Utah woman’s engagement photo pays tribute to grandmother’s love story at Bryce Canyon NP
TAYLORSVILLE, Utah — Sitting in her Taylorsville apartment, Elva Orton smiles while turning the pages of a book at her dining table.
It’s a scrapbook she put together, with the title “An Eternal Love Story” written on the side. Each page is filled with pictures, paper clippings and letters that bring up memories from decades ago.
“Elva my darling, Elva my love, my heart is yours, dear. As long as the stars above,” Elva read from a yellowed piece of paper with a song handwritten on it.
Elva’s late husband, Steven Orton, wrote that song for her. He also wrote many of the love letters Elva has saved and stored in the book. His name is scribbled across dance cards from nights they went out dancing, and he had asked her to dance with him the whole night.
“We were so fun. We were a fun couple,” she reminisced. “We dedicated ourselves to serving each other.”
Elva gets emotional thinking about the nearly 60 years they had together before Steve passed away unexpectedly in 2017.
“Love… a lot of love,” she expressed, as tears welled in her eyes. Elva looked down at a photo of them. “He was a very, very kind person and treated me like an angel.”
The two met working at Bryce Canyon National Park in the summer of 1959. Elva has pictures and letters from that in her book, too.
She remembers sitting on the bus at the bus depot, looking out the window and seeing a handsome young man who she’d later find out was named Steve.
Thanks to a mutual friend, Elva would meet Steve and set up a first date at a Church of Jesus Christ of Latter-day Saints fireside meeting — which meant a lot to Elva because it told her that Steve was dedicated and religious.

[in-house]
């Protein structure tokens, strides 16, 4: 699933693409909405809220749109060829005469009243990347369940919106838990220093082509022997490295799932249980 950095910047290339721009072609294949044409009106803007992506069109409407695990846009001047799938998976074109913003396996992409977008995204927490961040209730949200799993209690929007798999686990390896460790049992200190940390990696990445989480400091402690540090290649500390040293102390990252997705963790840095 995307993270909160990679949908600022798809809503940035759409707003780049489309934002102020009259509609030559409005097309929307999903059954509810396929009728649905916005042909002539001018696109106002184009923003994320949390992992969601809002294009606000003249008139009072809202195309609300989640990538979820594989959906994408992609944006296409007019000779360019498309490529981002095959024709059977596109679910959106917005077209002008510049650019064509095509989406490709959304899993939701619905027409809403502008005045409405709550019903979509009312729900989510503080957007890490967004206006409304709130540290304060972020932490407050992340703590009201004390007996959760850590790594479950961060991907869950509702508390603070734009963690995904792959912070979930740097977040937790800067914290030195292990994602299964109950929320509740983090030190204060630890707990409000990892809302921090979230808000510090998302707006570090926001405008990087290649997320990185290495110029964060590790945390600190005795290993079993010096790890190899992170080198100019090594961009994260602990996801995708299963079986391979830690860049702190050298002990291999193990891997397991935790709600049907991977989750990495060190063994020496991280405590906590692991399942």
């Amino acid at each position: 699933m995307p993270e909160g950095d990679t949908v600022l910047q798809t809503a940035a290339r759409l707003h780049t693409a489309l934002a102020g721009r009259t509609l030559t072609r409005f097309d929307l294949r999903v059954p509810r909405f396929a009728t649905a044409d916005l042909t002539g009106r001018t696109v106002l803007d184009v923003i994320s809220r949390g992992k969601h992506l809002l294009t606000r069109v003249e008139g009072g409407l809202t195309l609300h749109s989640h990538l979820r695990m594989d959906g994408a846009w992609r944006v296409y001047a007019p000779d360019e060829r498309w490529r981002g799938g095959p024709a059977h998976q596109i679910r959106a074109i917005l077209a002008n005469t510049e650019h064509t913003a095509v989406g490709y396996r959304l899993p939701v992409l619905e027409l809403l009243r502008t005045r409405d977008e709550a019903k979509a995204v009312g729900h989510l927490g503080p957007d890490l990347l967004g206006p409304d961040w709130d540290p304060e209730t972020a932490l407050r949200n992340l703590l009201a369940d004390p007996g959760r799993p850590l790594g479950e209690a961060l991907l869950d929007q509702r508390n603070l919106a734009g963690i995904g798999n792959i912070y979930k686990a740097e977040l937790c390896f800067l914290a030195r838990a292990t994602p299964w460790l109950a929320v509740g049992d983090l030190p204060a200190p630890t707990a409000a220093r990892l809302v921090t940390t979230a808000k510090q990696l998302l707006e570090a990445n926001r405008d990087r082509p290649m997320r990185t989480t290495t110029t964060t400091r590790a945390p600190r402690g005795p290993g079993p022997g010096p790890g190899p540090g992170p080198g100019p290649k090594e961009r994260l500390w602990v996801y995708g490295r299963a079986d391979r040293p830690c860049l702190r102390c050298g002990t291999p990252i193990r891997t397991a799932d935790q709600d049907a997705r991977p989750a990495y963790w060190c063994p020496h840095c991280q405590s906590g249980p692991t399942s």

The date would also show her that he was fun.
“He had a little competition,” Elva joked.
She said she had gone out with a few other boys but wouldn’t let any of them kiss her. Steve bet those boys he could get a kiss from her before the end of the first date.
“He did; he got it. It was real short, and then he was off,” Elva remembered with a huge smile. “But he learned to kiss longer, later.”
The two would fall in love and marry a few years later after Steve served a mission. His military career took them to five different states, and their family grew to seven children and 17 grandchildren.
Throughout the years, a photo of Elva and Steve overlooking Bryce Canyon that first summer of 1959 would become iconic within the family.
It marked the beginning of their lifelong companionship.
“I really remember the moment I saw it, I really do,” recalled Paige Orton, Elva’s granddaughter. “It just stuck with me. You could just feel how comfortable they were with each other in it.”
Paige always admired her grandparents’ love story, so she was thrilled to go on a family trip to Bryce Canyon National Park last fall to celebrate the couple’s 60th wedding anniversary.
Except she was bummed that her boyfriend, Garrett Arnoldsen, couldn’t make it.
“I was at the time working on a case for school — a school project,” he said.
Or so Paige thought.
Paige’s sister suggested they get dressed up for sunrise photos. It would soon turn into the beginning of Paige’s own love story when Garrett came walking up out of nowhere, also dressed up.
“I looked, and I saw him, and I knew exactly what was going on the second I saw him,” Paige said, smiling. Garrett got down on one knee and asked her to marry him as the morning sun hit the hoodoos behind them.
Of course, Paige said yes.
“I think it ended up working out pretty good,” Garrett said. “It was honestly the most perfect proposal,” Paige echoed, looking at him.
What made it even more perfect came in the moments after Garrett put a sparkly diamond ring on Paige’s finger.
They posed to recreate the photo that Elva and Steve took all those years ago. Their version looks almost identical, as Paige looks out over the horizon and Garrett faces the other direction, gazing off into the distance.
For Paige, recreating the photo of her grandparents with the love of her life as they began their own journey together meant everything.
“I don’t think I’ve witnessed two people more in love than my grandparents,” she said, getting choked up.
It’s a love that continues, now with two special family photos in one unforgettable place — 63 years later.
“It made me happy,” Elva said. “It made me very, very happy that she would want, that they would want, to start their love story in Bryce Canyon.”
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